QuestionHow do changes in Labour Market impact job design
AnswerThe labour market and job design are interdependent; jobs can only be filled by the available labour market, which includes new entrants and existing workers (Nellis & Parker, 2006). For employers to fill jobs, they need access to labour with the requisite skills/knowledge. If labour pools changes result in insufficient employees with required skills, jobs will remain unfilled. Changes may include shifts in skills and knowledge of available workers, as well as variations in personal characteristics, such as gender and linguistic skills in cases of immigration (Docquier, Ozden, & Peri, 2014). This requires potential redesign of jobs, so they may be filled with accessible labour; either changing the skills specification so it may be filled by those available, or making the job more attractive if the issue is a shortage of the skills, or those willing to train, in a competitive market. Job design relates not only to the task, such as car mechanics fixing vehicles, but the way the jobs are undertaken, with characteristics such as autonomy, variety, and feedback (Osterman, 2010). If the skills of the workforce change, the job may need to be redesigned from a practical perspective, to accurate the new situation, such as providing more training, with a greater level of oversight, and less autonomy (Michie, 2004), or breaking tasks down requiring less knowledge (Mortensen, Doherty, & Robinson, 2015). Likewise, less direct task related aspects may need to be addressed to attract employees (Michie, 2004). When seeking and accepting a job, workers will assess the effort and requirements as part of a trade-off for the benefits they gain (Osterman, 2010). The redesign may need to address these benefits, providing higher levels of support and motivation to attract workers. Job redesign is therefore an ongoing process, as the labour market is always changing.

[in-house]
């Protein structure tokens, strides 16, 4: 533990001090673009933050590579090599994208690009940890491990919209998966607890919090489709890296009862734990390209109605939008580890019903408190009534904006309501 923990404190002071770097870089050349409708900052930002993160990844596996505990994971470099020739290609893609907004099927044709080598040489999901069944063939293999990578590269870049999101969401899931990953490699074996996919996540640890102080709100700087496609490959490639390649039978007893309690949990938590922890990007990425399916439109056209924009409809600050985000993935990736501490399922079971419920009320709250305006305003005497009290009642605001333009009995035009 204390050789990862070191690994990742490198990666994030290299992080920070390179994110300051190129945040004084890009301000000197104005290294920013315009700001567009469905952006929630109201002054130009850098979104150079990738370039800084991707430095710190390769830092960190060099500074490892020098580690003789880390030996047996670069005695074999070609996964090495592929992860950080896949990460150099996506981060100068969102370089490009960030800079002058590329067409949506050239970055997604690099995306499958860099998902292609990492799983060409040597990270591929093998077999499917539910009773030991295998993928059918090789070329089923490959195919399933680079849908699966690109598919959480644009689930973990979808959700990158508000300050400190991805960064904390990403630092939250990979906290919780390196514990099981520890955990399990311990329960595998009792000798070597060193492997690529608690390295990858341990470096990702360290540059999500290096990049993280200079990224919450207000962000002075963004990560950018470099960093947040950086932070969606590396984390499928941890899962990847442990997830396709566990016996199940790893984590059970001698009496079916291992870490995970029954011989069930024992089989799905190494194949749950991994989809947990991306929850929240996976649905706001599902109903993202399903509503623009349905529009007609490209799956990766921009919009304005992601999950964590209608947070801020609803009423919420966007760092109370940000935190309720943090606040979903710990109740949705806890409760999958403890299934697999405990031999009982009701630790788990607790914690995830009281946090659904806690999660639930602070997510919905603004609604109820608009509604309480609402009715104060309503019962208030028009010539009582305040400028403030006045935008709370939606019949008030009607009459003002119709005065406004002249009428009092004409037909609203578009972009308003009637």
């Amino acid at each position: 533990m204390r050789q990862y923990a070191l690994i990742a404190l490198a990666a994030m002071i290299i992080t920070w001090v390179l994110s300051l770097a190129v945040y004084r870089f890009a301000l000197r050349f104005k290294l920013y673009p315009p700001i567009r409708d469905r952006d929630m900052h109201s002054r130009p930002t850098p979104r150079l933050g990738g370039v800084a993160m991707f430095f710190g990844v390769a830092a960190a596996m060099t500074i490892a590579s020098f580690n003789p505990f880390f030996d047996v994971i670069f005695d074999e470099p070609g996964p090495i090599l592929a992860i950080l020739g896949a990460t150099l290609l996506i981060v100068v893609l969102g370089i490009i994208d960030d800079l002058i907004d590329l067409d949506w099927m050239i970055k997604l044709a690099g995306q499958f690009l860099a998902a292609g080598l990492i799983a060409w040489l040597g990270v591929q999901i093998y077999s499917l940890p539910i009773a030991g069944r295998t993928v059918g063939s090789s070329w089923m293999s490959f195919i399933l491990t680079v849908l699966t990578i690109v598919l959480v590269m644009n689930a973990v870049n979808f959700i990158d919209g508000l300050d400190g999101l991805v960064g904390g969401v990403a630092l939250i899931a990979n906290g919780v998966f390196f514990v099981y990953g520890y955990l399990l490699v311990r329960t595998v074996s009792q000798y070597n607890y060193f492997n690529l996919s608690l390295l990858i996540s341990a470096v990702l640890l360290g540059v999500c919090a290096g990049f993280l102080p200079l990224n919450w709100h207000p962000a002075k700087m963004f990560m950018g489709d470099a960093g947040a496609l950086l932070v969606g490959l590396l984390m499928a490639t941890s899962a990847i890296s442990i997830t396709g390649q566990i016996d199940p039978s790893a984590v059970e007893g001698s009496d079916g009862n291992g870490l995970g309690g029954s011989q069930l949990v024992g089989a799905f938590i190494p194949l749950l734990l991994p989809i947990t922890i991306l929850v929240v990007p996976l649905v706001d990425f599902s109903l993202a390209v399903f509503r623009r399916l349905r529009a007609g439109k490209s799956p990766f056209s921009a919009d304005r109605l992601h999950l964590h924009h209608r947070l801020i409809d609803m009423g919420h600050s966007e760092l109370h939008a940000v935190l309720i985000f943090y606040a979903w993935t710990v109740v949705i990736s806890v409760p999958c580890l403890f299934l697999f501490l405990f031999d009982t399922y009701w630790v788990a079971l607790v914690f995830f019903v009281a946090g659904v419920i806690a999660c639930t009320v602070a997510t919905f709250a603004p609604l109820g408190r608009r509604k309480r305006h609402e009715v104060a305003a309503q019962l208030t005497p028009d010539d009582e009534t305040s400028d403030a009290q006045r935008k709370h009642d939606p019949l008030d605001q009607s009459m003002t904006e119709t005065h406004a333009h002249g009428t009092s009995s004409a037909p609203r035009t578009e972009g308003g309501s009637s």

ReferencesDocquier, F., Ozden, C., & Peri, G. (2014). The Labour Market Effects of Immigration and Emigration in OECD Countries. The Economic Journal, 124(579), 1106–1145. Michie, J. (2004). Employment And Economic Performance: Jobs, Inflation, and Growth. Oxford: Oxford University Press. Mortensen, M., Doherty, N., & Robinson, S. (2015). Operational research from Taylorism to Terabytes: A research agenda for the analytics age. European Journal of Operational Research, 241(3), 204–235. Nellis, J. G., & Parker, D. (2006). Principles of the Business Economics. Harlow: Prentice Hall. Osterman, P. (2010). Job design in the context of the job market. Journal of Organizational Behavior, 31(2-3), 401–411.
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